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RE: What good is Restriction?

From: Mark Feblowitz <mfeblowitz@frictionless.com>
Date: Tue, 9 Jul 2002 14:53:38 -0400
Message-ID: <4DBDB4044ABED31183C000508BA0E97F040ABD4F@fcpostal.frictionless.com>
To: "'Gary Cramblitt'" <garycramblitt@comcast.net>
Cc: "Xmlschema-Dev (E-mail)" <xmlschema-dev@w3.org>, "Duane Krahn (E-mail)" <duane.krahn@irista.com>, "Satish Ramanathan (E-mail)" <Satish.Ramanathan@mro.com>, "Andrew Warren (E-mail)" <awarren@openapplications.org>, "Kurt A Kanaskie (Kurt) (E-mail)" <kkanaskie@lucent.com>, Mark Feblowitz <mfeblowitz@frictionless.com>, "Michael Rowell (E-mail)" <mrowell@openapplications.org>

XML Schema's implementation of derivation by restriction of complex types
was a real challenge for the OAGI when developing OAGIS 8. As you point out,
derivation by restriction requires the replication (and thus duplicate
maintenance) for all things derived. 

In the case of OAGIS, we may have at least a half-dozen different uses of a
particular "Noun" (e.g., PurchaseOrder), each differing only by the minimum
occurrence constraints of it parts (some uses of PurchaseOrder require at
least one LineItem, while others do not). To achieve this, we need a
half-dozen "replicants" of the Noun, each with nearly identical content.
Then, any change to the core/base definition must be replayed on each of the
replicants. Very labor-intensive, very error-prone. 

Furthermore, derivation by restriction creates a nearly impossible situation
when crossing namespace boundaries. When the content is replicated across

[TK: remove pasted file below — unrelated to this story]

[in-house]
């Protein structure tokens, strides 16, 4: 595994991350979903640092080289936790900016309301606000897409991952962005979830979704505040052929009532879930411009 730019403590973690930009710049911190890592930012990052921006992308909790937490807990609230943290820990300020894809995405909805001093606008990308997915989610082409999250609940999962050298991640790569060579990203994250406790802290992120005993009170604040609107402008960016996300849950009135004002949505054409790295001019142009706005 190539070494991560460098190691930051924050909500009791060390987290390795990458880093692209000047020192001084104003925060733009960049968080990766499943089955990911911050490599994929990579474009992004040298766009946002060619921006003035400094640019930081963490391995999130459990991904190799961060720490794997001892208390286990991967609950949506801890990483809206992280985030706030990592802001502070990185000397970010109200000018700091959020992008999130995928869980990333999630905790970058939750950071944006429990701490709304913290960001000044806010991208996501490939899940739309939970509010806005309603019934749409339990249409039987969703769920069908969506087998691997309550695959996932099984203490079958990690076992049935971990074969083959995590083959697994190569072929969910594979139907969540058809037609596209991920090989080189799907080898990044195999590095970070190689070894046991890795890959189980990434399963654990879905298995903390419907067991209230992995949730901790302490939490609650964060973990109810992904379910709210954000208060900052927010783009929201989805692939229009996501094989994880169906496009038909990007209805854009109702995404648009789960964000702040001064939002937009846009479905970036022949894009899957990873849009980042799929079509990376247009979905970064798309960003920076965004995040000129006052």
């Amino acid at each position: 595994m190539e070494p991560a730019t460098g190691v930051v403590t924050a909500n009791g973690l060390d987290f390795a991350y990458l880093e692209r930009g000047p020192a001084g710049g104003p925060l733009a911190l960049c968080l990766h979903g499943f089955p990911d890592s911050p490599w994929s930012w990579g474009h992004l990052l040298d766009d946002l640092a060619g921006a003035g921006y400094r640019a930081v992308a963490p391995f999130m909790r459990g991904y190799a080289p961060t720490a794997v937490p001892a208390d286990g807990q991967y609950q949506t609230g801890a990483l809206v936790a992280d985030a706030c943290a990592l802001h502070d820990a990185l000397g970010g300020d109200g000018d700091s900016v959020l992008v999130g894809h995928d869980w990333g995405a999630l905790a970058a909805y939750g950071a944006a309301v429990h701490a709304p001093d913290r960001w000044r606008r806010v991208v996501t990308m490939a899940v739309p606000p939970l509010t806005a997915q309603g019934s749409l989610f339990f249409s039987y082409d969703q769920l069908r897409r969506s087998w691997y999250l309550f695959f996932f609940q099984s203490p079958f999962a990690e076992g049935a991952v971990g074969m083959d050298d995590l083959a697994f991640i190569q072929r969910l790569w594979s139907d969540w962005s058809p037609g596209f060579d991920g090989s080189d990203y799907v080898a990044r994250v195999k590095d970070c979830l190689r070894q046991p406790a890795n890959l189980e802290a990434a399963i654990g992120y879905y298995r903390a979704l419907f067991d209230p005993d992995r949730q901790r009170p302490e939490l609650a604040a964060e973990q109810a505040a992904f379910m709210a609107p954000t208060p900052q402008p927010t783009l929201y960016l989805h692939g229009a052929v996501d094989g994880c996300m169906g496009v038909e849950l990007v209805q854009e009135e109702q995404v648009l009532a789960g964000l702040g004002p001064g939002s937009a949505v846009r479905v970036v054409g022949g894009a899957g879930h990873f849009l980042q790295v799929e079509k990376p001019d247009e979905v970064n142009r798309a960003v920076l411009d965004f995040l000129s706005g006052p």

namespace boundaries, the new content takes on a different namespace and
thus is no longer recognized as being derived. So if I have an
oa:DateOfBirth as a child element of oa:Person and I restrict oa:Person in
myns:Person, replication of the child would require that oa:DateOfBirth
would become myns:DateOfBirth. With "different names," schema validators
don't recognize these as being related in any way. They all see this as
having removed oa:DateOfBirth (a legal restriction only if the minOccurs of
oa:DateOfBirth is 0) and having added a myns:DateOfBirth element (an
extension, which is illegal in a derivation by restriction). 

For these reasons (and others) we opted not to use derivation by
restriction. Instead, we have had to incorporate other means to check the
correct cardinalities of each Noun's parts.

Mark Feblowitz                                   	
XML Architect
       [t]   617.715.7231                                     	
       [f]   617.495.0188
Frictionless Commerce Incorporated 	
       [e]  mfeblowitz@frictionless.com
       [w] http://www.frictionless.com
       [m] 400 Technology Square, 9th Floor
             Cambridge, MA 02139 
Open Applications Group Incorporated
       [e]  mfeblowitz@openapplications.org
       [w] http://www.openapplications.org 

 -----Original Message-----
From: 	Gary Cramblitt [mailto:garycramblitt@comcast.net] 
Sent:	Monday, July 08, 2002 5:41 PM
To:	xmlschema-dev@w3.org
Subject:	What good is Restriction?

Quoting from the XML-Schema Primer, when deriving a new type 
by restricting a base complex type...
Notice that types derived by restriction must repeat all the 
components of the base type definition that are to be included 
in the derived type
So if I must repeat everything in the base type as well as the 
restrictions, what good is it?  Why not just create a new type 
and be done with it?  My conclusion is that while XSD claims 
to be object oriented, it doesn't support full inheritance, at least 
not in this instance.  Maybe this is similar to Microsoft's  
"Interface Inheritance"?  Anybody know why this requirement 
was put in the spec?  Just wondering...


Gary Cramblitt
Received on Tuesday, 9 July 2002 14:54:15 UTC

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